However, the bonus of staying in this part of Cusco is that you have a wealth of restaurants and activities right on your doorstep, meaning you never have to go far for entertainment. 

What previous clients have said:

Steph’s help laying out an itinerary for Chile was huge toward us having a great trip.  She listened to our interests and compiled a framework that we could follow to make our plans.  She included many practical tips as well as numerous options. She truly saved us many, many hours of research.

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Where to stay in Cusco: San Blas

San Blas is a picturesque neighborhood northeast of the Plaza de Armas, which you can reach by taking what was once part of the Inca’s famed stone highways, Calle Hathunrumiyoc. This street becomes steps as it climbs into the San Blas neighborhood.

At the top, you reach a pretty place of narrow, cobbled streets, matchbox-sized cafés, and bohemian restaurants. 

It’s one of the oldest neighborhoods in Cusco and was originally the artisan district. It maintains to this day its bohemian vibe, although you’ll notice the influence of hipster ex-pats in the coffee shops and restaurants now located here. 

Its main attraction is Plaza San Blas, a square packed with vendors selling traditional handicrafts, and the Iglesia San Blas – a church known for its beautiful carved wooden pulpit.

Views across the rooftops from Parque San Marcos in Barrio San Blas, one of the places to stay in Cusco, Peru
Views across the rooftops from Parque San Marcos in San Blas

If you stay in San Blas, make sure you also head up to Parque San Marcos for extraordinary panoramas across the city.

One of the key things to remember about Cusco is that the altitude – 3,399 meters above sea level to be precise – makes walking around the city a far more challenging prospect than at lower altitudes.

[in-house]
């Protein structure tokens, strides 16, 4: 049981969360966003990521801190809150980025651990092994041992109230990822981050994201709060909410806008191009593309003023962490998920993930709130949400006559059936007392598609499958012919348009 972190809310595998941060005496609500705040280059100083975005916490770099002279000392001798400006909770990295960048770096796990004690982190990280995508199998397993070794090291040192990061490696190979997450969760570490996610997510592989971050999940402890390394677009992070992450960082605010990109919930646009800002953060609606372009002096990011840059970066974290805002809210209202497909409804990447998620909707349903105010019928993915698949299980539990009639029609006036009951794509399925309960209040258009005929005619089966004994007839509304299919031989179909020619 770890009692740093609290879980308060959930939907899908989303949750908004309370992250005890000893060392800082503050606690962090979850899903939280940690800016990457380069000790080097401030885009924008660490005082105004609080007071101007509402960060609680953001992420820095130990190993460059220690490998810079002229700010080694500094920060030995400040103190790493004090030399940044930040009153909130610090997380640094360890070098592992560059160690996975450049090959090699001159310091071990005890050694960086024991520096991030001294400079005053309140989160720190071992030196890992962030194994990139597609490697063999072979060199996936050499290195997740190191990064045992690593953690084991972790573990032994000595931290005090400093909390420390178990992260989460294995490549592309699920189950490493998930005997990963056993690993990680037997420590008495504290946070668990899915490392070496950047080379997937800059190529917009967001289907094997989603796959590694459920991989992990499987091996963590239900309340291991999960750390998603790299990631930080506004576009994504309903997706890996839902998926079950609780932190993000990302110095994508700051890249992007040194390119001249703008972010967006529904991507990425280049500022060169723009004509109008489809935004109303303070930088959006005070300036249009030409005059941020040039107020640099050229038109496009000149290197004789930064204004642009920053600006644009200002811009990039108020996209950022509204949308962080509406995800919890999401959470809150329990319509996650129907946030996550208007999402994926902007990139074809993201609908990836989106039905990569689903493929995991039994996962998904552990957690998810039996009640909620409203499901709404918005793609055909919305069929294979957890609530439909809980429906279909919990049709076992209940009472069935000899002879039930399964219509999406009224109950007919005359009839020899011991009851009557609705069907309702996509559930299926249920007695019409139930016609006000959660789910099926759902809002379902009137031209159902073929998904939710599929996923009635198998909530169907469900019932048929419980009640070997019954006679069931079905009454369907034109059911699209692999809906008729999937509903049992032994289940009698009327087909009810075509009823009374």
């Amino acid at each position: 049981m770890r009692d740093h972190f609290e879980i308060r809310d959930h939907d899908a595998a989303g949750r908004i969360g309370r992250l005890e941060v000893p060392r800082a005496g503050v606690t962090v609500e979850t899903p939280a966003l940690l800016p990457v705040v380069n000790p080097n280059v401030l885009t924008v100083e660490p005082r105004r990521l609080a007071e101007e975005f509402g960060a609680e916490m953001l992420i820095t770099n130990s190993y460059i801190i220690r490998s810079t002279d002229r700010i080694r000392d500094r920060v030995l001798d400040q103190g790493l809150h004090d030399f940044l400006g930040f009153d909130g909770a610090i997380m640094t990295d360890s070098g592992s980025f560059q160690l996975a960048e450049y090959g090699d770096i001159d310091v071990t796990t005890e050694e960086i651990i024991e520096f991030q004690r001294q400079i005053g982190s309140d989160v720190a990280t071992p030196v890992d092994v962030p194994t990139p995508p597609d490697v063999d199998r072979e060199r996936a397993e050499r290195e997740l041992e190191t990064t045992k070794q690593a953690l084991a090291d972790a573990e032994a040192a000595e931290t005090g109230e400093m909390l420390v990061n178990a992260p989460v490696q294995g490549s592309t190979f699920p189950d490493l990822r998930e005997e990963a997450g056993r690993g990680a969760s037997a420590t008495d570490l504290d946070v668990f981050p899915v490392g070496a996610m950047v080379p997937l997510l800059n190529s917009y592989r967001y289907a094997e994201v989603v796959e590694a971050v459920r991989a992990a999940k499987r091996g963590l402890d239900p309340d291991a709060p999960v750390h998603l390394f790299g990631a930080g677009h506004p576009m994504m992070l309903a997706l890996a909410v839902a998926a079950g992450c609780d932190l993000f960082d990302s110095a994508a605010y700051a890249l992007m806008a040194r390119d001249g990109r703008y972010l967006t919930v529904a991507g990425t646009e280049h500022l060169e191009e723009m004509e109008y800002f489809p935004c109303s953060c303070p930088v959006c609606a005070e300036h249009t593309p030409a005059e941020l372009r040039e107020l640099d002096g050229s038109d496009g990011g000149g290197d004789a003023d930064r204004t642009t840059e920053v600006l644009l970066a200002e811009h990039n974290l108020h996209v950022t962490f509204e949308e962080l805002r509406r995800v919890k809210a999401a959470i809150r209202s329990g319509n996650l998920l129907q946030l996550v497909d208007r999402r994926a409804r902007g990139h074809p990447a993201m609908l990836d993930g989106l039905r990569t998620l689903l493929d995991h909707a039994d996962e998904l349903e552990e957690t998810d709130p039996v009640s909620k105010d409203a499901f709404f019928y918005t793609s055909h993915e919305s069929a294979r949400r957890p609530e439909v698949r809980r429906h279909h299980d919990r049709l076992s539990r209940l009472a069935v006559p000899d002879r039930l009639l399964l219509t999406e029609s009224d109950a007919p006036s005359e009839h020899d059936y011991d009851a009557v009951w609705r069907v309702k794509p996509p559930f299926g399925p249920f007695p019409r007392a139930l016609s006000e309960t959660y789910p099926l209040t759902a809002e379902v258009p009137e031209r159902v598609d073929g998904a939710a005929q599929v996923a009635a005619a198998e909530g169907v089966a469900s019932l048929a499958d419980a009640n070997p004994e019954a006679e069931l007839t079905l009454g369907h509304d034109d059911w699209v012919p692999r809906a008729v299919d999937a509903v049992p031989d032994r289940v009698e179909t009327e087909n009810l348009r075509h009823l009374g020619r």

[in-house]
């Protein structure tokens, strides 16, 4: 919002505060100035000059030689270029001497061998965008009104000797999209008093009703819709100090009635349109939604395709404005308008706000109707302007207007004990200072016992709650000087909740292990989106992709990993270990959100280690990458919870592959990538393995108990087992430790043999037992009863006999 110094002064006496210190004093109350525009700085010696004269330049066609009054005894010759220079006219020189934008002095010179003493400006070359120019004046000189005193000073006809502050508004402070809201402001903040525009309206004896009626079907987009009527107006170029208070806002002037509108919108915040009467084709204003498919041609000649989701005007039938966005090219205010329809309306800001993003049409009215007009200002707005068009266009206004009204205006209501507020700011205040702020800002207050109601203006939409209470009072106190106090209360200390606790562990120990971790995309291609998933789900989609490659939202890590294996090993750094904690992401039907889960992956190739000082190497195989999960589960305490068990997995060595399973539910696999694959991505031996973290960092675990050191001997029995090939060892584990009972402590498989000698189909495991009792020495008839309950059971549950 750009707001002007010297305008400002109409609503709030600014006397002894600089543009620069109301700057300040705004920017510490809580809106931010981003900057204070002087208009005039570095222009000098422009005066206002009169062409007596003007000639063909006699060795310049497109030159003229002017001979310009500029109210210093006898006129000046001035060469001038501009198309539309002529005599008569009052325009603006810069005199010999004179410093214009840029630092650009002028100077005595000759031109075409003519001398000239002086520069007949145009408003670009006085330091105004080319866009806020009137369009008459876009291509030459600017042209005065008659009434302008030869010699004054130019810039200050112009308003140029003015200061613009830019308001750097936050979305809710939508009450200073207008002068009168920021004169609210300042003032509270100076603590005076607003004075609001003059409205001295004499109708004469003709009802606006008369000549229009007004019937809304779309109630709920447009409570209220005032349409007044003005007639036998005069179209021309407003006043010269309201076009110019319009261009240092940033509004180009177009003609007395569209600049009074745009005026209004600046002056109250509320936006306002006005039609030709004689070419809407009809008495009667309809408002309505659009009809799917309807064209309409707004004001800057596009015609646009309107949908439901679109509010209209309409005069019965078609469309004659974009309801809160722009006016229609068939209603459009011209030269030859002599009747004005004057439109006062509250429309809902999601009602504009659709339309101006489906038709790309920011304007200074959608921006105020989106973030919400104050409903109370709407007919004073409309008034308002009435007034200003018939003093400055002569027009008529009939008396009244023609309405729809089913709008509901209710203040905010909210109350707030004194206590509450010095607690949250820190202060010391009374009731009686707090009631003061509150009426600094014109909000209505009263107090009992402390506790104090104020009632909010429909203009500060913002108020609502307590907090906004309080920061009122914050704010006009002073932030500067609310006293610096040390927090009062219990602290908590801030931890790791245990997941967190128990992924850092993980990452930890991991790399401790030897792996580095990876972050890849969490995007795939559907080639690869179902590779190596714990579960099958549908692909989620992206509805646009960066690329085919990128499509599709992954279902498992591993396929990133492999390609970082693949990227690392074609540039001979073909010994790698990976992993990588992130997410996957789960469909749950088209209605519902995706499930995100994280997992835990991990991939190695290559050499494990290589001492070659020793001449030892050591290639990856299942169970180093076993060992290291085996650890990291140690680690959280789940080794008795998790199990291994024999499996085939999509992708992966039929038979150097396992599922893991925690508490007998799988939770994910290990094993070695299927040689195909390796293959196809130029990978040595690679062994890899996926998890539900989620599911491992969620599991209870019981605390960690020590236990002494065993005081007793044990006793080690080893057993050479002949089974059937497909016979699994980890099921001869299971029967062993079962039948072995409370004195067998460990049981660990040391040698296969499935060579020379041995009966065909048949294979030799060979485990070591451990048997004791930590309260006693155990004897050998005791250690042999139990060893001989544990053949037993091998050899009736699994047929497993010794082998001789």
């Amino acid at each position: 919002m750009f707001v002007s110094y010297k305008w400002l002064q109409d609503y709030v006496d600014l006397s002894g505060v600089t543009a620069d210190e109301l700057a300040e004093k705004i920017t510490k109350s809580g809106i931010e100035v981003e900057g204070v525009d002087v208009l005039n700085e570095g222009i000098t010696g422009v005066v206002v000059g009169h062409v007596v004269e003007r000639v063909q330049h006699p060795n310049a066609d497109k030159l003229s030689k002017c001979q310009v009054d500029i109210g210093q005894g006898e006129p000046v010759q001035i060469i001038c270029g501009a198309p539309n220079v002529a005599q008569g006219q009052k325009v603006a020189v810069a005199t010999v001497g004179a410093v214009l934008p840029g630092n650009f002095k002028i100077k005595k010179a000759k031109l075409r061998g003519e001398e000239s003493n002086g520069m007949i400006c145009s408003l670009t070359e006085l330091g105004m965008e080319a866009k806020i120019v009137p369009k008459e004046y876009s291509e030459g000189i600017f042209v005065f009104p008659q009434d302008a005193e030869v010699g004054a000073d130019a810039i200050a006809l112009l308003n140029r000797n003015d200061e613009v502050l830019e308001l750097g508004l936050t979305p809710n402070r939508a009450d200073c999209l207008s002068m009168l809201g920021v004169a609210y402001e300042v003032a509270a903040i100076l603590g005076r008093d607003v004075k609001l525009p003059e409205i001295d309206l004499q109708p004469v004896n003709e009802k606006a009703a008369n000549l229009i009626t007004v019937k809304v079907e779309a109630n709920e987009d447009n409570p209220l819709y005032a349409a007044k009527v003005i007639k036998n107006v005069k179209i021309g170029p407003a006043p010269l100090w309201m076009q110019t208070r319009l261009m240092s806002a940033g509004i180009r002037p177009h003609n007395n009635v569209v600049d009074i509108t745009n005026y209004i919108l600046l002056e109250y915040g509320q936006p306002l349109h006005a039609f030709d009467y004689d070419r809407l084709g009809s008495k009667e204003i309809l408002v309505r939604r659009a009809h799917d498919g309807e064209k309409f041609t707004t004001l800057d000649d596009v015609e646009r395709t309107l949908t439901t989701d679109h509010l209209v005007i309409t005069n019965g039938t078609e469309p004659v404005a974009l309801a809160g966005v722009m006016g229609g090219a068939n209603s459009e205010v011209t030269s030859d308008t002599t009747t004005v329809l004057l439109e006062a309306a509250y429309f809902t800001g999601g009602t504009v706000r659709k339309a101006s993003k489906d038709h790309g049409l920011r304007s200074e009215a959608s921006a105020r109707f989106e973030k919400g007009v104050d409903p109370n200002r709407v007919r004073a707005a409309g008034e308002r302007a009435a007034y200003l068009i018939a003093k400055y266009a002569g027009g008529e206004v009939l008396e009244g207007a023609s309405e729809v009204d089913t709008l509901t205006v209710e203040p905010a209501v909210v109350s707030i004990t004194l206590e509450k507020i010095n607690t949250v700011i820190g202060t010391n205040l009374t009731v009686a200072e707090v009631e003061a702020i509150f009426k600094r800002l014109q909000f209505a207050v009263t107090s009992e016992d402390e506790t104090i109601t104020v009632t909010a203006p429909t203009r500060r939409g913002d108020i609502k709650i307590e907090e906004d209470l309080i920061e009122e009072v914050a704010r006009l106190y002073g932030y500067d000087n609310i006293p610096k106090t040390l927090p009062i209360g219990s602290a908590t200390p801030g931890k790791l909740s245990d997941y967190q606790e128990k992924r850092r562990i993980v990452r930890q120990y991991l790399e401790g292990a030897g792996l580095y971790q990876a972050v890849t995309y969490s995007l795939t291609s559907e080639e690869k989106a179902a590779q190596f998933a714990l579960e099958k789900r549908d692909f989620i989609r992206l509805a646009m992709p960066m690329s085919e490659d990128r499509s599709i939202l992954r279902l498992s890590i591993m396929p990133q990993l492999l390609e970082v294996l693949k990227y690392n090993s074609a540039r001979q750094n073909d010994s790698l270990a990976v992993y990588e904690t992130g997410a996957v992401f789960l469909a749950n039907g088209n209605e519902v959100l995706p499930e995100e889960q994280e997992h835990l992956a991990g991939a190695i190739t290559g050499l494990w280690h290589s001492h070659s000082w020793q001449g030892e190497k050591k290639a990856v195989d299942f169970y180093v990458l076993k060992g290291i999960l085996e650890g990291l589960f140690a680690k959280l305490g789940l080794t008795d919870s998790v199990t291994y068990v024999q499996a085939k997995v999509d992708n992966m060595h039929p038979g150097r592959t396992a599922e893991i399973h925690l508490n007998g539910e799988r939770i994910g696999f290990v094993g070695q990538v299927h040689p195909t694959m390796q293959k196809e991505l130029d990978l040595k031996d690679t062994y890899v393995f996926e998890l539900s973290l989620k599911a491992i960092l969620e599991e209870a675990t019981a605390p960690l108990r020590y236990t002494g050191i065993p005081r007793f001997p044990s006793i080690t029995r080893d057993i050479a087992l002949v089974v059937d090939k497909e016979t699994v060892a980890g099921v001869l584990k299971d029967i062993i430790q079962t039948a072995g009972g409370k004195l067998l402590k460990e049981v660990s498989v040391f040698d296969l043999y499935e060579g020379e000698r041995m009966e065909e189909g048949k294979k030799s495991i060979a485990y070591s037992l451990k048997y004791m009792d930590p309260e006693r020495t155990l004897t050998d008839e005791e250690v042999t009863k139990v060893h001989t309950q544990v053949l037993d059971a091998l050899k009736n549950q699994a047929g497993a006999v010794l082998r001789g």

When I lived in San Blas, this required over 150 steps from Plaza de Armas to the guesthouse where I lived, and trust me: if you’ve not acclimatized, this can come as quite a shock to the system. 

There are plenty of boutique hotels and cute guesthouses here, with many tucked high up into the valley side and accessed only by steep stone steps.

Therefore, while San Blas is definitely my favorite location for accommodation in Cusco, it’s not one of the best places to stay for those who aren’t ready to put their legs and lungs to good use.

The courtyard of the Antigua Casona San Blas
Many hotels and guesthouses in San Blas, such as the Antigua Casona San Blas have beautiful courtyards where you can relax the day away

The roads here are so narrow that it’s extraordinarily hard to get to most hotels with a taxi, so you can guarantee that you’ll be required to do some climbing uphill at some point. 

However, there is one silver lining: the views across the city’s rooftops from your bedroom are likely to be spectacular. 

Where to stay in Cusco: San Cristóbal

Lying just north (again, up steep flights of steps) from the Plaza de Armas and in the skirts of Sacsayhuaman, the great Inca fortress that dominates the mountain above the city, San Cristobal is another small barrio in Cusco. 

Its central point is the Iglesia San Cristóbal, a key landmark that’s visible from many parts of Cusco because of its high altitude.

The colonial-style buildings of Palacio Manco Capac, a boutique hotel in Cusco